He was my friend. I sat in front of him in a class only the week before. He was in a scholarship program with me, and had been one of the first people I met on campus. He was one of my buddies...I remember him buying me a Mountain Dew at a party once when I didn't want to drink that night. We went together with other friends to see The Bodyguard. He rode in my car...he'd been to my room....he was my friend, and I would have done anything to keep him from taking his own life.
Though the details are not important in this context, we do know them, and know how deeply they affected those who loved him most. It was a heartbreaking moment that didn't have to happen. It reaffirmed to me that mental illness was VERY real, and that it needs to be addressed--and this thought came to mind later when I realized that given my history with mental illness, I would probably need to be on medication for the rest of my life in order to not follow Scott's path. It hurts even today, 16 years later. I again remember what I was wearing, and have the sweater still. I remember where we went to eat. I remember my roommate feeling as though she needed to be with her former boyfriend comforting him, and the probably pivotal decision she made NOT to go to him. I remember friends who called our room to tell us that they were thinking of us, as they knew he was our friend.
Today as I was driving on campus, I thought about Scott...and thought about how much he missed. Though Keith's accident affected me to the point that I still have a very healthy respect for trains, it was just that--an accident. Scott's death was not. He made a deliberate decision to end his life entirely too soon. What would he be like today? Would he have gained weight like we all have? Would his thick blonde hair be receding? Would he be a daddy now? And who would he have married? Would he be teaching, or even in school administration? He will never know how much he missed out on! I weep today for the life that could have been, if only he had tried to stick it out.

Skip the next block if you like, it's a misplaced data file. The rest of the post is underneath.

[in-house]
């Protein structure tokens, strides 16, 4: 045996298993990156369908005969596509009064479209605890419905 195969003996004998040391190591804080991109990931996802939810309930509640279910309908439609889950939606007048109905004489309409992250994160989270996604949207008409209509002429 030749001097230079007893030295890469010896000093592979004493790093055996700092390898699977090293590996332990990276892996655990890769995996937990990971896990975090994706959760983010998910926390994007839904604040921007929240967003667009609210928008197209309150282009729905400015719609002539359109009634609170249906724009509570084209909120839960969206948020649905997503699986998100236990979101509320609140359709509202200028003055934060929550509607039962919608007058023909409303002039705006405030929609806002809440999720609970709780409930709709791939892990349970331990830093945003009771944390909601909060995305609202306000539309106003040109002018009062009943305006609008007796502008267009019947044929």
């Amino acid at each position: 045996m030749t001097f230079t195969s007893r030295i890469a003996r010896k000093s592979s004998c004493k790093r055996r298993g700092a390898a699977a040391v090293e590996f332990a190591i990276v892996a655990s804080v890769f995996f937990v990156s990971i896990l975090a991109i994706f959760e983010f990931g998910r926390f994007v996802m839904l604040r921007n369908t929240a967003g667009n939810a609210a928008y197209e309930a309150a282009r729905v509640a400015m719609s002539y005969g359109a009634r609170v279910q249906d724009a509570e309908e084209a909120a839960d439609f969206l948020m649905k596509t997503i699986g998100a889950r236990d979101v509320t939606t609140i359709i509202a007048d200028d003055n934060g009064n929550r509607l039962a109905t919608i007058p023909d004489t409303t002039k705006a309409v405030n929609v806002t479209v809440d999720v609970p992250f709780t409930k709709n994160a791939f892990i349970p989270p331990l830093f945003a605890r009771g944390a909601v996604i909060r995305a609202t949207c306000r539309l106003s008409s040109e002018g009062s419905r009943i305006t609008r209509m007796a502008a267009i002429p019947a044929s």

I cried today. I had to wipe tears away before entering my class. And when I got a chance, I went and shared my thoughts with one of his roommates...because I knew he would understand. Though I didn't cry then, I know that if I had needed to, that I had a welcome shoulder to lean upon as I wept...because I know he has wept as well. We agreed that we think of him often. His death was such a waste! He doesn't know the pain that he left behind. This, too, showed me why I always needed to resist any temptation I ever have to take my own life, because it would mean a way out of pain for me, but would leave such a path of destruction and despair for those left behind.
I'll never know if I could have said anything to Scott to change his mind--probably not, but I will always, ALWAYS wonder what might have been different if I had reached out. What if I had just spoken to him more in class when I last saw him? I know that I'm not the only one who has wondered such things.
Keith, Scott--your memories linger on. Your presence is still at Emory, and today your presence visited me. I hate you're not here with us anymore. You will always be in my heart.